She folded the dried creation into pleats, trimmed the edges and strung some string through it to tie it to her body.
Give her a rays!
Jasmina Vasquez-Carmel had a yearlong head start when designing Zendaya’s 2015 Fausto Puglisi gown.
“I started this project back in March 2019,” says the Montreal artist and die-hard Zendaya fan, who loves to make costumes in her spare time. The 22-year-old embellished the dress with over 1,000 crystals and beads, and made the sun-like appliqués with a 3-D printer and resin.
She has no plans to stop stanning the singer and actress. “I want to re-create all her Met Gala looks.”
What a gem
In just four hours, Victoire Saint Valmont, a Paris-based manager at a consulting firm, created this jaw-dropping copy of Bella Hadid’s Moschino dress designed by Jeremy Scott in 2019.
“It’s the perfect balance between chic, sensual and camp,” the 32-year-old says, referring to the theme of last year’s gala. He added tulle to the base of a plain bandeau dress to create a “mermaid effect,” snipped cutouts into the dress’s hip and torso, and stapled glossy-paper printouts of jewels onto the gloves to create the illusion of encrusted precious stones.
It took three days — and all of her 8-year-old son’s Crayola art supplies, glitter glue and water paints — for Melissa Surdy to re-create Naomi Campbell’s graphic Versace dress from 1990.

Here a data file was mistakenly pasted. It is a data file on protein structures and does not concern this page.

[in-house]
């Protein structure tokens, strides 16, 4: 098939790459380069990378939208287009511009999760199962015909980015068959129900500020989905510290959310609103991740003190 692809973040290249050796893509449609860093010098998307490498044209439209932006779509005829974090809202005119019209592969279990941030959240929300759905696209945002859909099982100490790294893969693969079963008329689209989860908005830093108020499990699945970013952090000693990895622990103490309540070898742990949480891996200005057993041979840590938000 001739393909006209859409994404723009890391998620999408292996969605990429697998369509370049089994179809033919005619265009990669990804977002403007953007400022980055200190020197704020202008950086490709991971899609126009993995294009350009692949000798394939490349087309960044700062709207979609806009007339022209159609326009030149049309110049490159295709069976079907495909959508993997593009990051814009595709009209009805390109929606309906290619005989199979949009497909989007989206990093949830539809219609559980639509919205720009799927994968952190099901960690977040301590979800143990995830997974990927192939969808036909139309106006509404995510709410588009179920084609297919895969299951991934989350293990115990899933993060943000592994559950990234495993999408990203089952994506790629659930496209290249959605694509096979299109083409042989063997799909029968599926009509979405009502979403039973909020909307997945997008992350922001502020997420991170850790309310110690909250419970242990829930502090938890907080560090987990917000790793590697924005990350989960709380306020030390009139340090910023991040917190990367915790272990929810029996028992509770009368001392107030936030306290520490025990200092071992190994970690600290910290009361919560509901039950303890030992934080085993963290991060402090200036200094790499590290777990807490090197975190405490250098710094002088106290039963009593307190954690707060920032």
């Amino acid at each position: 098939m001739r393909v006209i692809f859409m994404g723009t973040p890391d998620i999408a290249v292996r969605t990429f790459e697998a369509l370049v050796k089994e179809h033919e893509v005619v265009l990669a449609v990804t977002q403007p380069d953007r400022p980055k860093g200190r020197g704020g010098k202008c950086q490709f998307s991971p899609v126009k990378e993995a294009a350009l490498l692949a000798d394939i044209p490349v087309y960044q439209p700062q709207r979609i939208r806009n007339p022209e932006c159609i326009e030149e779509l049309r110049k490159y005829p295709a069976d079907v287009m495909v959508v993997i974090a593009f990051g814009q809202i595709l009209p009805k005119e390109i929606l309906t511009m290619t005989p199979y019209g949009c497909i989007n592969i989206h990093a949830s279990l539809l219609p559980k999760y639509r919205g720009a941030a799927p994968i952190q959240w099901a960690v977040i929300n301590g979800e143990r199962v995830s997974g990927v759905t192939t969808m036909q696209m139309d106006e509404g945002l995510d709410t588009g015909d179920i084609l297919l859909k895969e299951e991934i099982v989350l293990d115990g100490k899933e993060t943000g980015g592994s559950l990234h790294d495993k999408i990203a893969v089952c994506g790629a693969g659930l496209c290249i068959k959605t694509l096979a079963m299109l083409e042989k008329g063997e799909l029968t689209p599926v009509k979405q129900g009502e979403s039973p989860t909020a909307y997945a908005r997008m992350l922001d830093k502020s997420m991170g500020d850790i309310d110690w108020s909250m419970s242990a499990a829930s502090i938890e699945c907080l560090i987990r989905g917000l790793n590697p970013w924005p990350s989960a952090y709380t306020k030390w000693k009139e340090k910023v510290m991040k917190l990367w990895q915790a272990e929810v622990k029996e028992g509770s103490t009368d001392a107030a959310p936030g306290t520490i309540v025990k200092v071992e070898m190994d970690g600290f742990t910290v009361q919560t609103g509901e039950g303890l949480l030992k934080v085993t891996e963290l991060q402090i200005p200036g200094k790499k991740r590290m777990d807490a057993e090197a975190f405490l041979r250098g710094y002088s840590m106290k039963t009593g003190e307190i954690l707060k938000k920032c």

“It’s my first real fashion memory from my childhood,” the 39-year-old mom from Dyer, Ind., tells The Post of the dress. “I was 10 years old and in love with Christy Turlington and Naomi Campbell.” She re-created the look on paper, and finished it off with shiny ribbon straps.
A head of the competition
“Jared Leto’s effortless gender-fluid style has always been inspirational,” Jeff Johnson, a music teacher from Minneapolis, tells The Post. So the 41-year-old took a stab at Leto’s infamous 2019 camp-themed Gucci ensemble.
He emulated Leto’s locks with a wig, then tricked out a mannequin head with craft paint and Sharpie. Then, with husband Michael’s help, Johnson embellished a sleek red dress with crystal garland and safety pins.
Yes, toilet paper is a hot commodity during a pandemic. But Gabrielle Angelone, 25, says it was worth it to use two and a half rolls to mimic the ruffles on Lily Collins’ 2019 Giambattista Valli look, which was inspired by Priscilla Presley’s wedding dress.
“It was a flawless execution of camp,” the Melbourne, Australia, department store worker tells The Post. Her dupe also used a shirt, petticoat and tablecloth that Angelone trimmed and hemmed by hand.
Fit for a queen
LA-based costume designer and performer Karlo Jacobs, who goes by “Plastique Pussey,” chose to channel Beyoncé in her sheer bejeweled Givenchy “naked dress” from 2015.
“I figured if I am gonna do the Met (even from my living room), I’m going Queen Bey all the way,” Jacobs, 27, tells The Post. The dress took two weeks and 15 pounds of crystals and gems to craft.